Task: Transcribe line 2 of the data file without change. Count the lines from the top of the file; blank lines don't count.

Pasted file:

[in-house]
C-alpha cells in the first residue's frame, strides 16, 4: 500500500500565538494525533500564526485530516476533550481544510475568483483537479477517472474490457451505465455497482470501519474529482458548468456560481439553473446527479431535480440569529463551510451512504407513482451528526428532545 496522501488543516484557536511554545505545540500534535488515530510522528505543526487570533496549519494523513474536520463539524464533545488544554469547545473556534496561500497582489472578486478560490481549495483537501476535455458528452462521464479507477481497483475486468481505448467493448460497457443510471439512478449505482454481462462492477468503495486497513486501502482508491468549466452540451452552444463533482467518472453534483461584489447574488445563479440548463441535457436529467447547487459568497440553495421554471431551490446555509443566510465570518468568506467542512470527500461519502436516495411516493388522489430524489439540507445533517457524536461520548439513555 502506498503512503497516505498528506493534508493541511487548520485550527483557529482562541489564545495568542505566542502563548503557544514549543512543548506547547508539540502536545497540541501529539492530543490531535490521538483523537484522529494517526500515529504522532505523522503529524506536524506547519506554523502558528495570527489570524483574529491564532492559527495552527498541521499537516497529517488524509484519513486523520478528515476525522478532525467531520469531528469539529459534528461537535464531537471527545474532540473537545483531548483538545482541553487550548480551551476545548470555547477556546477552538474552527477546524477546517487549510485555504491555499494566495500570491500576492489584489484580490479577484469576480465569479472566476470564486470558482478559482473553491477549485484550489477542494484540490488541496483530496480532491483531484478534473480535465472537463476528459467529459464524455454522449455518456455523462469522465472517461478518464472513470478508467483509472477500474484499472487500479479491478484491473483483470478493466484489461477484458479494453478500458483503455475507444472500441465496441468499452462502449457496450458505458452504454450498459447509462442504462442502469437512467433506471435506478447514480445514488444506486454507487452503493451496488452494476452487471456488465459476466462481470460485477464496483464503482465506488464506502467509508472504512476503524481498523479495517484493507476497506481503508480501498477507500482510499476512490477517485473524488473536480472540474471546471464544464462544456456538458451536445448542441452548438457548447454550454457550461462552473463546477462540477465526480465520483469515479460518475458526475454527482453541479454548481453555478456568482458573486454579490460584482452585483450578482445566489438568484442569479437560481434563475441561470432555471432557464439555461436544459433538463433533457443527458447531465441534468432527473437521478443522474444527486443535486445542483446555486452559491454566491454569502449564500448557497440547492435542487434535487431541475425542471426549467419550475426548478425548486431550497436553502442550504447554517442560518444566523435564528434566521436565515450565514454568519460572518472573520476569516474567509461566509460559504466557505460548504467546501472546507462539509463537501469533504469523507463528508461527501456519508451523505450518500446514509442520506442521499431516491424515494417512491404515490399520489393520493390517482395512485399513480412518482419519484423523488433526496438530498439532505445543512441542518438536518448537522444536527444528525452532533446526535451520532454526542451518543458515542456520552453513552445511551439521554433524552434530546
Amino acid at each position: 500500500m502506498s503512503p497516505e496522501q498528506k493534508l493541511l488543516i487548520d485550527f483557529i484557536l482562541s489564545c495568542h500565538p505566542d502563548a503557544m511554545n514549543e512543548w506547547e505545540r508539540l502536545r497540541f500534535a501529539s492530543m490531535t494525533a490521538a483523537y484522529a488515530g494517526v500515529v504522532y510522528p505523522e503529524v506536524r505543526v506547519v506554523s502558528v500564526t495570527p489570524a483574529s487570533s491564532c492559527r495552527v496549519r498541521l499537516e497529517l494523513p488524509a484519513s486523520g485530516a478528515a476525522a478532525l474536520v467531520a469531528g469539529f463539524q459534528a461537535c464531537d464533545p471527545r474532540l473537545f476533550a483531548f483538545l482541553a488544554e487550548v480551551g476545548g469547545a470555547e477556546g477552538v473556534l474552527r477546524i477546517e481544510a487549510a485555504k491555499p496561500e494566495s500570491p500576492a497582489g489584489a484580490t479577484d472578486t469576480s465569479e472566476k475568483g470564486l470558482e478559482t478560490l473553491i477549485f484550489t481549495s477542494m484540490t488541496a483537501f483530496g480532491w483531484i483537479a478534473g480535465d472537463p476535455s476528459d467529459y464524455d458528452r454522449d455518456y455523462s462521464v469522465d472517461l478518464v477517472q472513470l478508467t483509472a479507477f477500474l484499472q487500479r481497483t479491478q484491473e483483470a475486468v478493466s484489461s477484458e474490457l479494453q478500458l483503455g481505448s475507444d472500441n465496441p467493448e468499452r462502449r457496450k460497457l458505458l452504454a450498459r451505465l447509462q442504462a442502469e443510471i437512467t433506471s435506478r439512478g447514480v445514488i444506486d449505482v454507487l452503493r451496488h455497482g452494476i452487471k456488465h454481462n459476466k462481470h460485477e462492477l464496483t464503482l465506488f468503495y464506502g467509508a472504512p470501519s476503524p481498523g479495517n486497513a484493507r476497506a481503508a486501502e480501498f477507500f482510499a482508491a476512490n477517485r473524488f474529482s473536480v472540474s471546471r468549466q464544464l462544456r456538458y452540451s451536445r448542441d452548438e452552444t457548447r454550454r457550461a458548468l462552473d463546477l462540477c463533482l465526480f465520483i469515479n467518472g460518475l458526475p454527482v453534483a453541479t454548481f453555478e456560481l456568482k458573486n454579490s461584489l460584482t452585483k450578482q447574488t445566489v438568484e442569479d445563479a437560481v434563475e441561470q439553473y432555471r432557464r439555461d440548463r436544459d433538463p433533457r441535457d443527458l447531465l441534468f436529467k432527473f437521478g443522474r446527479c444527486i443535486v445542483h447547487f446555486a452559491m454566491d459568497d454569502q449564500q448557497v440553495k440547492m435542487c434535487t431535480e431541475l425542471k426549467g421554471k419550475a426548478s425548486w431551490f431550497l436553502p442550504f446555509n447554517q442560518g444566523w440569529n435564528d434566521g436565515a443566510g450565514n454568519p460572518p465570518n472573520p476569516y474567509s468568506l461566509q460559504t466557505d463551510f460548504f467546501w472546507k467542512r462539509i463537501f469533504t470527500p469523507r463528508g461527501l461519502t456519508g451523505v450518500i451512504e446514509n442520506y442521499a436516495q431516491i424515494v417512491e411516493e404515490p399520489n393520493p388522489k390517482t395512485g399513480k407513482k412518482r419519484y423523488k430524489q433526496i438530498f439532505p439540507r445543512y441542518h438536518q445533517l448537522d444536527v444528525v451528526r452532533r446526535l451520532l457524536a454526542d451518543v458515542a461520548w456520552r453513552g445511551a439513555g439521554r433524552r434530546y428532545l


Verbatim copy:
C-alpha cells in the first residue's frame, strides 16, 4: 500500500500565538494525533500564526485530516476533550481544510475568483483537479477517472474490457451505465455497482470501519474529482458548468456560481439553473446527479431535480440569529463551510451512504407513482451528526428532545 496522501488543516484557536511554545505545540500534535488515530510522528505543526487570533496549519494523513474536520463539524464533545488544554469547545473556534496561500497582489472578486478560490481549495483537501476535455458528452462521464479507477481497483475486468481505448467493448460497457443510471439512478449505482454481462462492477468503495486497513486501502482508491468549466452540451452552444463533482467518472453534483461584489447574488445563479440548463441535457436529467447547487459568497440553495421554471431551490446555509443566510465570518468568506467542512470527500461519502436516495411516493388522489430524489439540507445533517457524536461520548439513555 502506498503512503497516505498528506493534508493541511487548520485550527483557529482562541489564545495568542505566542502563548503557544514549543512543548506547547508539540502536545497540541501529539492530543490531535490521538483523537484522529494517526500515529504522532505523522503529524506536524506547519506554523502558528495570527489570524483574529491564532492559527495552527498541521499537516497529517488524509484519513486523520478528515476525522478532525467531520469531528469539529459534528461537535464531537471527545474532540473537545483531548483538545482541553487550548480551551476545548470555547477556546477552538474552527477546524477546517487549510485555504491555499494566495500570491500576492489584489484580490479577484469576480465569479472566476470564486470558482478559482473553491477549485484550489477542494484540490488541496483530496480532491483531484478534473480535465472537463476528459467529459464524455454522449455518456455523462469522465472517461478518464472513470478508467483509472477500474484499472487500479479491478484491473483483470478493466484489461477484458479494453478500458483503455475507444472500441465496441468499452462502449457496450458505458452504454450498459447509462442504462442502469437512467433506471435506478447514480445514488444506486454507487452503493451496488452494476452487471456488465459476466462481470460485477464496483464503482465506488464506502467509508472504512476503524481498523479495517484493507476497506481503508480501498477507500482510499476512490477517485473524488473536480472540474471546471464544464462544456456538458451536445448542441452548438457548447454550454457550461462552473463546477462540477465526480465520483469515479460518475458526475454527482453541479454548481453555478456568482458573486454579490460584482452585483450578482445566489438568484442569479437560481434563475441561470432555471432557464439555461436544459433538463433533457443527458447531465441534468432527473437521478443522474444527486443535486445542483446555486452559491454566491454569502449564500448557497440547492435542487434535487431541475425542471426549467419550475426548478425548486431550497436553502442550504447554517442560518444566523435564528434566521436565515450565514454568519460572518472573520476569516474567509461566509460559504466557505460548504467546501472546507462539509463537501469533504469523507463528508461527501456519508451523505450518500446514509442520506442521499431516491424515494417512491404515490399520489393520493390517482395512485399513480412518482419519484423523488433526496438530498439532505445543512441542518438536518448537522444536527444528525452532533446526535451520532454526542451518543458515542456520552453513552445511551439521554433524552434530546